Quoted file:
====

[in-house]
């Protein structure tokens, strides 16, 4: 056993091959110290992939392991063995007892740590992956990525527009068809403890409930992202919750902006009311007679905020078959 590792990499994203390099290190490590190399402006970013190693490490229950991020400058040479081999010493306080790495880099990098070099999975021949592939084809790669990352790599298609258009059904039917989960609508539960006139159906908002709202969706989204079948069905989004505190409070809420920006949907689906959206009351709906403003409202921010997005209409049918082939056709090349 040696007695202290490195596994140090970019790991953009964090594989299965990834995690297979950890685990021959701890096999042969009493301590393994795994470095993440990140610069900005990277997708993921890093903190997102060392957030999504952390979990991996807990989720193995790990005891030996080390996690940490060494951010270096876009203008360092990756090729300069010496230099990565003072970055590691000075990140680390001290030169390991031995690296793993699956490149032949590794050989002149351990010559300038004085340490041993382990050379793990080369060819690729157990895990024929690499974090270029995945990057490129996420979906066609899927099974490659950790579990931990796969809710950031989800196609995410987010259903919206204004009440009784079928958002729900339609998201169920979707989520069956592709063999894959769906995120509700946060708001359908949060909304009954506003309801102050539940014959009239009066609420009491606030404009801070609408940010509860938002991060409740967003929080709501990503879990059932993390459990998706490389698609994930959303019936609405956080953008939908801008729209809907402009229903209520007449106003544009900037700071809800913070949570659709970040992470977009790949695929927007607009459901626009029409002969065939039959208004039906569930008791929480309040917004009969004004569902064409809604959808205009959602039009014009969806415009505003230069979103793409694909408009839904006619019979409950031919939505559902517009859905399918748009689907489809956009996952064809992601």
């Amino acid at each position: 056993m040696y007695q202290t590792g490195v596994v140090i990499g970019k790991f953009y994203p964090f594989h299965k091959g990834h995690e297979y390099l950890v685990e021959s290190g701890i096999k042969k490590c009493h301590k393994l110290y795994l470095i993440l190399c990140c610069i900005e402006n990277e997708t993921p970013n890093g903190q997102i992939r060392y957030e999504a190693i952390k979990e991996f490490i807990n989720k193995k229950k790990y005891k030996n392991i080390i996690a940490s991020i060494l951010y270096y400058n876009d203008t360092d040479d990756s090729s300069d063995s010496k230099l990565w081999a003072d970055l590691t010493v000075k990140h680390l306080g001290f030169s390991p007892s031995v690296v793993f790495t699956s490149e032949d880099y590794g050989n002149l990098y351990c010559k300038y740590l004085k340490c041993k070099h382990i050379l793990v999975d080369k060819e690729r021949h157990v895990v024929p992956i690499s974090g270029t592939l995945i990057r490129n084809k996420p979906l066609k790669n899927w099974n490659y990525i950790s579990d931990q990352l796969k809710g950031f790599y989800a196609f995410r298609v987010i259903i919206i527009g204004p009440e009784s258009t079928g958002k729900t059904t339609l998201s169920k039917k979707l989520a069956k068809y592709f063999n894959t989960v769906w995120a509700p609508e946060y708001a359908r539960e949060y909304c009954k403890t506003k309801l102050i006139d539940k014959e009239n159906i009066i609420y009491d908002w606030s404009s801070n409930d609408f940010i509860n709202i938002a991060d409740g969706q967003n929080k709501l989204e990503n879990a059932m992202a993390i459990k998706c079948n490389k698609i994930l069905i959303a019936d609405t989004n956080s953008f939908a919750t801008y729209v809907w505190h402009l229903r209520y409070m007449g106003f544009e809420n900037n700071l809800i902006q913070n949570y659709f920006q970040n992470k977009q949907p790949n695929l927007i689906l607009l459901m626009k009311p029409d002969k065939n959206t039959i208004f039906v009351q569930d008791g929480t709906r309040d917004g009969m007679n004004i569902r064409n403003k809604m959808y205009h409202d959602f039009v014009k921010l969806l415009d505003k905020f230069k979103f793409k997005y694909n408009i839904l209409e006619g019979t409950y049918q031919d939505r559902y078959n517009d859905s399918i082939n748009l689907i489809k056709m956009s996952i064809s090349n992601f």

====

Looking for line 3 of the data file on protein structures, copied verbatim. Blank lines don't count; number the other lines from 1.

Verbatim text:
């Amino acid at each position: 056993m040696y007695q202290t590792g490195v596994v140090i990499g970019k790991f953009y994203p964090f594989h299965k091959g990834h995690e297979y390099l950890v685990e021959s290190g701890i096999k042969k490590c009493h301590k393994l110290y795994l470095i993440l190399c990140c610069i900005e402006n990277e997708t993921p970013n890093g903190q997102i992939r060392y957030e999504a190693i952390k979990e991996f490490i807990n989720k193995k229950k790990y005891k030996n392991i080390i996690a940490s991020i060494l951010y270096y400058n876009d203008t360092d040479d990756s090729s300069d063995s010496k230099l990565w081999a003072d970055l590691t010493v000075k990140h680390l306080g001290f030169s390991p007892s031995v690296v793993f790495t699956s490149e032949d880099y590794g050989n002149l990098y351990c010559k300038y740590l004085k340490c041993k070099h382990i050379l793990v999975d080369k060819e690729r021949h157990v895990v024929p992956i690499s974090g270029t592939l995945i990057r490129n084809k996420p979906l066609k790669n899927w099974n490659y990525i950790s579990d931990q990352l796969k809710g950031f790599y989800a196609f995410r298609v987010i259903i919206i527009g204004p009440e009784s258009t079928g958002k729900t059904t339609l998201s169920k039917k979707l989520a069956k068809y592709f063999n894959t989960v769906w995120a509700p609508e946060y708001a359908r539960e949060y909304c009954k403890t506003k309801l102050i006139d539940k014959e009239n159906i009066i609420y009491d908002w606030s404009s801070n409930d609408f940010i509860n709202i938002a991060d409740g969706q967003n929080k709501l989204e990503n879990a059932m992202a993390i459990k998706c079948n490389k698609i994930l069905i959303a019936d609405t989004n956080s953008f939908a919750t801008y729209v809907w505190h402009l229903r209520y409070m007449g106003f544009e809420n900037n700071l809800i902006q913070n949570y659709f920006q970040n992470k977009q949907p790949n695929l927007i689906l607009l459901m626009k009311p029409d002969k065939n959206t039959i208004f039906v009351q569930d008791g929480t709906r309040d917004g009969m007679n004004i569902r064409n403003k809604m959808y205009h409202d959602f039009v014009k921010l969806l415009d505003k905020f230069k979103f793409k997005y694909n408009i839904l209409e006619g019979t409950y049918q031919d939505r559902y078959n517009d859905s399918i082939n748009l689907i489809k056709m956009s996952i064809s090349n992601f």